When he was a youth, few would have pegged Beecher for such celebrity. He stuttered, seemed awkward around strangers and struggled mightily in school. Yet within a few decades he was one of the most popular lecturers, columnists and preachers in the country. His admirers praised his intellect, but the true secret of his success lay in his charisma. Though many who read his editorials and publications hated him, few who met him in person could resist his charms. Beecher also possessed an attribute common to most celebrities: a sense of timing. Whether through instinct or luck, he invariably found himself in the right place at the right moment.

For all his good qualities and accomplishments, Beecher was no saint. He had extravagant tastes—he often carried jewels in his pockets—and used questionable means to finance his lifestyle. He mistreated his family, forgetting his new bride on the journey back from their wedding and neglecting to write his daughter when she gave birth to his first grandchild.

These failings paled in comparison to his sexual indiscretions. In 1874, after years of rumors, a former protégé accused Beecher of adultery. The subsequent trial piqued public interest as no event since Lincoln’s assassination. Suddenly the Gospel of Love took on a new meaning. The sarcastic newspaper headlines practically wrote themselves. The situation seemed bleak, but had Teflon existed in Beecher’s time, his foes might have wondered if he were coated with it: nine of 12 jurors sided with him, his church denounced his accusers and Beecher resumed his work. Of course, no one forgot the trial, but when Beecher died 12 years later, the mourning and the letters of condolence testified that the public loved him as much as ever.

Applegate’s work contains a few failings alongside its virtues—hardly surprising for a book of such length and scope. For example, she describes the Calvinism against which Beecher rebelled as full of “grim teachings,” “morbid theology” and “cruel, convoluted logic.” Beecher and his followers might have thought as much, but Applegate’s analysis of the shifting theological landscape would have benefited from a more even-handed attempt to understand the traditional faith on its own terms.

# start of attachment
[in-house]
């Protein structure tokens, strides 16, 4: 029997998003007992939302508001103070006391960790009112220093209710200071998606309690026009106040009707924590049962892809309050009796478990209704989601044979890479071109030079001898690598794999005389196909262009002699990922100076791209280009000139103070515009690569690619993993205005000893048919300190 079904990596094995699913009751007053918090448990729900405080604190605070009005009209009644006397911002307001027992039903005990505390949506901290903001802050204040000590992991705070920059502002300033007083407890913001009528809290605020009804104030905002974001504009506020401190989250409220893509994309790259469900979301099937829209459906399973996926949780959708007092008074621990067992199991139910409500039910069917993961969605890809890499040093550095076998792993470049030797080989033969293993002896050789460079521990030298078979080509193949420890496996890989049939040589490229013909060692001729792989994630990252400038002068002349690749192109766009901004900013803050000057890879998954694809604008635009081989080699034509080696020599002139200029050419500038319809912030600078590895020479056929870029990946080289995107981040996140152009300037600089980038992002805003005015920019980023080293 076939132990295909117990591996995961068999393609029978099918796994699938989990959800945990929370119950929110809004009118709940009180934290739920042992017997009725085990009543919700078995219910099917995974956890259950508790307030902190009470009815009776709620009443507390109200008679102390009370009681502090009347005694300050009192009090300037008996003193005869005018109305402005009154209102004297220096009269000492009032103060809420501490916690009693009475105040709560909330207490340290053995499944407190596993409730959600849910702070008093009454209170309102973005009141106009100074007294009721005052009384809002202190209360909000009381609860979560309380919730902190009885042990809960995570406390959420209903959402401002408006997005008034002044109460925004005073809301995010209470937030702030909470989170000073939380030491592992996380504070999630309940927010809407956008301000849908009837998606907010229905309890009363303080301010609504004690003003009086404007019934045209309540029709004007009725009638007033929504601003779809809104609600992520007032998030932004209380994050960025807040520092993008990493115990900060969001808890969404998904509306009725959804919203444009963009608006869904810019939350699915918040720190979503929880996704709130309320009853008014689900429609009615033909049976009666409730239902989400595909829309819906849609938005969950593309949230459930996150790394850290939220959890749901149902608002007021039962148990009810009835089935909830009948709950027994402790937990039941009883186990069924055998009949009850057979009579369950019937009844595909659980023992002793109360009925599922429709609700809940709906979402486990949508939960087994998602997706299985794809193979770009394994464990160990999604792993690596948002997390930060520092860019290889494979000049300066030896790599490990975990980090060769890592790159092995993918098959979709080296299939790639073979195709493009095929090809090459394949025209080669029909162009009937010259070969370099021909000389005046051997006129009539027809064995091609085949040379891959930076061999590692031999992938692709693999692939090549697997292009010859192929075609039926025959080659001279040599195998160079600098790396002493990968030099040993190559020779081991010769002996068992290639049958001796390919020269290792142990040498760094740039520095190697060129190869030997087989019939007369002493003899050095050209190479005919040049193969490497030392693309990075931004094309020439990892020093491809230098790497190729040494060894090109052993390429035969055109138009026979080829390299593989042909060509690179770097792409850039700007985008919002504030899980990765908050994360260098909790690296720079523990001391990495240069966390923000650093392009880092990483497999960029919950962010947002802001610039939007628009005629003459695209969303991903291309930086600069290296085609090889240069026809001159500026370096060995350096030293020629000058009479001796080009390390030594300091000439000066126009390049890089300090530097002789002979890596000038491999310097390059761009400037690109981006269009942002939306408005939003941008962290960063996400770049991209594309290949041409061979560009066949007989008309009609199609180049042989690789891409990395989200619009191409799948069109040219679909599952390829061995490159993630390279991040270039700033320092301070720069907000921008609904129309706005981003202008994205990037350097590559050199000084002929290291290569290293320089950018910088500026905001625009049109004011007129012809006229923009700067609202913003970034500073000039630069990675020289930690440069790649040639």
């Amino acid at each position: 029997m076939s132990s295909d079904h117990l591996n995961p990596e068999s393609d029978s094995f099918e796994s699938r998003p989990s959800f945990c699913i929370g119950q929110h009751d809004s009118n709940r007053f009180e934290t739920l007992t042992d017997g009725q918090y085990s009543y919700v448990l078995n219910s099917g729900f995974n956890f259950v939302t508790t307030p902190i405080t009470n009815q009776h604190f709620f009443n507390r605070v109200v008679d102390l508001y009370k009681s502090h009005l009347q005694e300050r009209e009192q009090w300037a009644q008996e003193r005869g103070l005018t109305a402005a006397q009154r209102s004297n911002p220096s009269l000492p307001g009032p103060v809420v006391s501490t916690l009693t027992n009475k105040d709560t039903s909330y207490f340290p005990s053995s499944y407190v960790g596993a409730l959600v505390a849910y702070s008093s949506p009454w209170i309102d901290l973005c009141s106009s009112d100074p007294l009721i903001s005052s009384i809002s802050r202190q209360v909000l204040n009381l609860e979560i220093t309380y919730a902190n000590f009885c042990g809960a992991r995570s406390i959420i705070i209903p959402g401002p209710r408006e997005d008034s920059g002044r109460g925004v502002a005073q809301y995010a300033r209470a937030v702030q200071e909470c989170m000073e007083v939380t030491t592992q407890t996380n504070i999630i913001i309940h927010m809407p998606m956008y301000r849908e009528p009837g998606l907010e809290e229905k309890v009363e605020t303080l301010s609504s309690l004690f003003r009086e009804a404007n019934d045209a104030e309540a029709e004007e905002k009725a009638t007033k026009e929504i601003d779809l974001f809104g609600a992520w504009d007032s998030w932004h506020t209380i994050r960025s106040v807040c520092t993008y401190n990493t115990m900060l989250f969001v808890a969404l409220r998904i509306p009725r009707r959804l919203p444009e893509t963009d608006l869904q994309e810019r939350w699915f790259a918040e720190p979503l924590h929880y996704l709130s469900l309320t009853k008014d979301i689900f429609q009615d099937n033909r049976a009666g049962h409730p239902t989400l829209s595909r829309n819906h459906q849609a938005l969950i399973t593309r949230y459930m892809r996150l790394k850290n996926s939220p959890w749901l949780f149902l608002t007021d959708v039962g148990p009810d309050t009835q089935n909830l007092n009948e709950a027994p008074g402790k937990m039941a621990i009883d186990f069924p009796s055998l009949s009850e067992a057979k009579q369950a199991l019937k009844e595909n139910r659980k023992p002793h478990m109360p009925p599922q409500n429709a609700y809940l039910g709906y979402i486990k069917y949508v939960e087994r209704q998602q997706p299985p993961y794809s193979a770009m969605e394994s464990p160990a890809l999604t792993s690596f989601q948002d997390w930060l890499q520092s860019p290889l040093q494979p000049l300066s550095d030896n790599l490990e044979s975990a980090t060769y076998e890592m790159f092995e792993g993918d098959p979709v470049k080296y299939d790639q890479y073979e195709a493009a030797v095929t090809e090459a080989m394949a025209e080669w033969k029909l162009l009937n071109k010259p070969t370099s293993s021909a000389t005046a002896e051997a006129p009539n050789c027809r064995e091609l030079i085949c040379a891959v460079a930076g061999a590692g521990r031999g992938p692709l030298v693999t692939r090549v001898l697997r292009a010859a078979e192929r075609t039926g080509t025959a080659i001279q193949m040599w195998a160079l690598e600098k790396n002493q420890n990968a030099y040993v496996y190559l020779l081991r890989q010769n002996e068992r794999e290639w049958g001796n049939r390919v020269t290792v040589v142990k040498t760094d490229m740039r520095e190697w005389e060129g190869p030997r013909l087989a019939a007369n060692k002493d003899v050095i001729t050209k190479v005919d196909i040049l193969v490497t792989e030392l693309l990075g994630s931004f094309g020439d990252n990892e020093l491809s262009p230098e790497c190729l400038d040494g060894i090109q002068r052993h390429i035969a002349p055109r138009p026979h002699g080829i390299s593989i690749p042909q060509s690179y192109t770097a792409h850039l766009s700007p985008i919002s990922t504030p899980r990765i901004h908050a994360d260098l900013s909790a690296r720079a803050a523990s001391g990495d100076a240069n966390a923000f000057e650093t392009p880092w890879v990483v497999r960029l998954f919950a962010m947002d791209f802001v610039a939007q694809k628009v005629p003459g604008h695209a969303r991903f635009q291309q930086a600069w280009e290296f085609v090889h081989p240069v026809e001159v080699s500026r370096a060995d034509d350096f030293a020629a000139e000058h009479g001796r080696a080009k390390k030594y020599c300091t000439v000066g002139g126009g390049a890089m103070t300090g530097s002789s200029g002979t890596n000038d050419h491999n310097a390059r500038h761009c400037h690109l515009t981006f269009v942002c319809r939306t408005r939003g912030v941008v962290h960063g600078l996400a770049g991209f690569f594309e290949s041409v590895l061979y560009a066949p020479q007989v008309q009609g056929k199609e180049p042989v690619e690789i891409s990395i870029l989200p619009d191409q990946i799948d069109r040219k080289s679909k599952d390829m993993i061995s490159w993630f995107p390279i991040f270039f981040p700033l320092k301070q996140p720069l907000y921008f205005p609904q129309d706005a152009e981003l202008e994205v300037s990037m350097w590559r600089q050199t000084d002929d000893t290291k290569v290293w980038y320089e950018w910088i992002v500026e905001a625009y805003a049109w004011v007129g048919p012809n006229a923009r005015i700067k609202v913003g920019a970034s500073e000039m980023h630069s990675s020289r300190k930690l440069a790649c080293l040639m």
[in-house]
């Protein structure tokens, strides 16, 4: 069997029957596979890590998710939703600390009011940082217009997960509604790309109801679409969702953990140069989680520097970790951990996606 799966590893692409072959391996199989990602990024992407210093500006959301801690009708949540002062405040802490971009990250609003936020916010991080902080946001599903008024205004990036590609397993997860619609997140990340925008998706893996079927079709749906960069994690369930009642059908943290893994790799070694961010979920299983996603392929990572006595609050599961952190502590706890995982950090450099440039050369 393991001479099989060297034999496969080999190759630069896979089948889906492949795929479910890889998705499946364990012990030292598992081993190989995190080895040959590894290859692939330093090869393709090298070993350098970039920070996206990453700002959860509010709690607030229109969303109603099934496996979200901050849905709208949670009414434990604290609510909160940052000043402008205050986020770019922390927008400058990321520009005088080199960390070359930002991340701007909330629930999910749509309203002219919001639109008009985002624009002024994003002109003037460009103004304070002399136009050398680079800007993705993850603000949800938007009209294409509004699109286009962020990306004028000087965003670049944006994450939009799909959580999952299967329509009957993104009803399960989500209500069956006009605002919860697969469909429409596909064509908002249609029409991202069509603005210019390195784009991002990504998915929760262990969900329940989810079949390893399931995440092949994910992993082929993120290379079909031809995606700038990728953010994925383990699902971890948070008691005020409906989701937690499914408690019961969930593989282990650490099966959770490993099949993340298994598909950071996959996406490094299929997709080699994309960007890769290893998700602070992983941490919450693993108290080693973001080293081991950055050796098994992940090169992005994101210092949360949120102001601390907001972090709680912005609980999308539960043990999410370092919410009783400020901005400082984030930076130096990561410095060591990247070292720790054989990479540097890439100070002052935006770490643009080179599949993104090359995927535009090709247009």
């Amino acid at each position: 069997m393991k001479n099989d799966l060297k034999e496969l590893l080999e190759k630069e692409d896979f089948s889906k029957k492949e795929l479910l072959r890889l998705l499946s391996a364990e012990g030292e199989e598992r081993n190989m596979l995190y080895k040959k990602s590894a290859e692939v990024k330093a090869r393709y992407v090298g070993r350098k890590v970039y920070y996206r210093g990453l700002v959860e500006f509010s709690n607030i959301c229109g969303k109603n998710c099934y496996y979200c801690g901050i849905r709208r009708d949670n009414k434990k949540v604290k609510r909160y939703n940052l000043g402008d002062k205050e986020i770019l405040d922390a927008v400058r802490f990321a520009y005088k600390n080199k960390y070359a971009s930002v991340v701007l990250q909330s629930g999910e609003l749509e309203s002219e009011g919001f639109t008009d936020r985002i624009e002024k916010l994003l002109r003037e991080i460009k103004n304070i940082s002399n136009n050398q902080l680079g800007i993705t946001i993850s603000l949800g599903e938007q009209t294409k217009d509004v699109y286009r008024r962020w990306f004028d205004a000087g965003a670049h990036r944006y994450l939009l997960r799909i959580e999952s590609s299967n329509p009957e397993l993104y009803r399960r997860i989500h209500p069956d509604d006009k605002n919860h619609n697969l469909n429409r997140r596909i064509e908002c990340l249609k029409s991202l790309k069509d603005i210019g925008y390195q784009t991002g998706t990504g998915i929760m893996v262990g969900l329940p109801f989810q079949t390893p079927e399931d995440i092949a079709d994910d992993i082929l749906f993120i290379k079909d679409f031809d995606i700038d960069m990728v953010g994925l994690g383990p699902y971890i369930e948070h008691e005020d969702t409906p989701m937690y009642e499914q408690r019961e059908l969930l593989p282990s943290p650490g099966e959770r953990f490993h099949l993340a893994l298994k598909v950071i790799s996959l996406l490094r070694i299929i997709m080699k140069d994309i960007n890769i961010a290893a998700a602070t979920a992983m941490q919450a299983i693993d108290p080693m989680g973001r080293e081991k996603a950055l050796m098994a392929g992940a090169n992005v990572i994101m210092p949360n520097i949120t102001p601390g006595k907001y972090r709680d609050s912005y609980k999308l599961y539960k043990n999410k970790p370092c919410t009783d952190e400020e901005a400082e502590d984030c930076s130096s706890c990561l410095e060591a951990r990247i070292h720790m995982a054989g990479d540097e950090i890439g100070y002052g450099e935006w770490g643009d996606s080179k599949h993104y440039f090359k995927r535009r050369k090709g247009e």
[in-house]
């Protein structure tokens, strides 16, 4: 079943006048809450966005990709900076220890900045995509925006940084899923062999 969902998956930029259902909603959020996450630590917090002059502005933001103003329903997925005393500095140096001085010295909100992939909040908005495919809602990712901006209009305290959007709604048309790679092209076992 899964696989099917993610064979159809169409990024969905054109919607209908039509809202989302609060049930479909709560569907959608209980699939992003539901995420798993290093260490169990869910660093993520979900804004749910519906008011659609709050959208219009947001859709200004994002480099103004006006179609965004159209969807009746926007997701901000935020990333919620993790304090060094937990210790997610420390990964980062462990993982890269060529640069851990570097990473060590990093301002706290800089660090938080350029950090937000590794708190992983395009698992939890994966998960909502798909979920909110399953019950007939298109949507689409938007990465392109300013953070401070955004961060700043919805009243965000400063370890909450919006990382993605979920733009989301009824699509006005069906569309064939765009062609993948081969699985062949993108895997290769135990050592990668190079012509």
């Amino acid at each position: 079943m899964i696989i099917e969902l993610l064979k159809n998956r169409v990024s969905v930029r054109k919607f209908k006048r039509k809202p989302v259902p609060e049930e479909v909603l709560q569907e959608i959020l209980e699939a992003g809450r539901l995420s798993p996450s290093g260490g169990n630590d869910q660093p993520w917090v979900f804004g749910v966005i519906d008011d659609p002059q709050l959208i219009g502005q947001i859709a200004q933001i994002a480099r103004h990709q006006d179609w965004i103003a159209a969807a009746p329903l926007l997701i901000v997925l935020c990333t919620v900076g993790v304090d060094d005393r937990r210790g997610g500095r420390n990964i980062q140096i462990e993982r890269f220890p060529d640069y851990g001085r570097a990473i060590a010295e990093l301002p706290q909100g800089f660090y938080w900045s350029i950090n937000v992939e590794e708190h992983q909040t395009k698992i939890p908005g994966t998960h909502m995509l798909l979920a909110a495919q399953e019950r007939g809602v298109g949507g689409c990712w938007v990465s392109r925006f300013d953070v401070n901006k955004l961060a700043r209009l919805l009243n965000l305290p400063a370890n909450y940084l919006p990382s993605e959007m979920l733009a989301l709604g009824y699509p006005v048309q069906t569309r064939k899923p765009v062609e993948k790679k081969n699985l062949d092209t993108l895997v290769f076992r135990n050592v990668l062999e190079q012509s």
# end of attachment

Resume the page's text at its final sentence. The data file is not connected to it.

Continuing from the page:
More serious questions emerge regarding Applegate’s discussion of Beecher’s relationship with his famous family. Applegate describes Beecher as a typical middle child who rebelled against his Calvinist father’s values while simultaneously struggling to secure his approval. She suggests that he sought female companionship to compensate for the longing resulting from the death of his mother when he was a child. Applegate thus suggests that both his theological shift and his indiscretions may be attributable to his upbringing. Her speculations rest largely on Beecher’s own writings—sources often produced years after the fact by a man who, she concedes, tended to remember things in self-serving ways. This intriguing though problematic line of argument largely disappears after the first section.

These reservations aside, Applegate offers a perceptive, engaging and beautifully written account of one of the key figures of American religious history. Although Beecher has not been forgotten by historians—they have produced studies of his preaching and trial, and he appears in most historical surveys—he has not received the level of attention his importance merits. Anyone interested in 19th-century religion, the roots of the theological views dominant in mainstream Protestantism today, or the thorny question of whether and how religious figures should enter the realm of politics owes Applegate a debt of gratitude.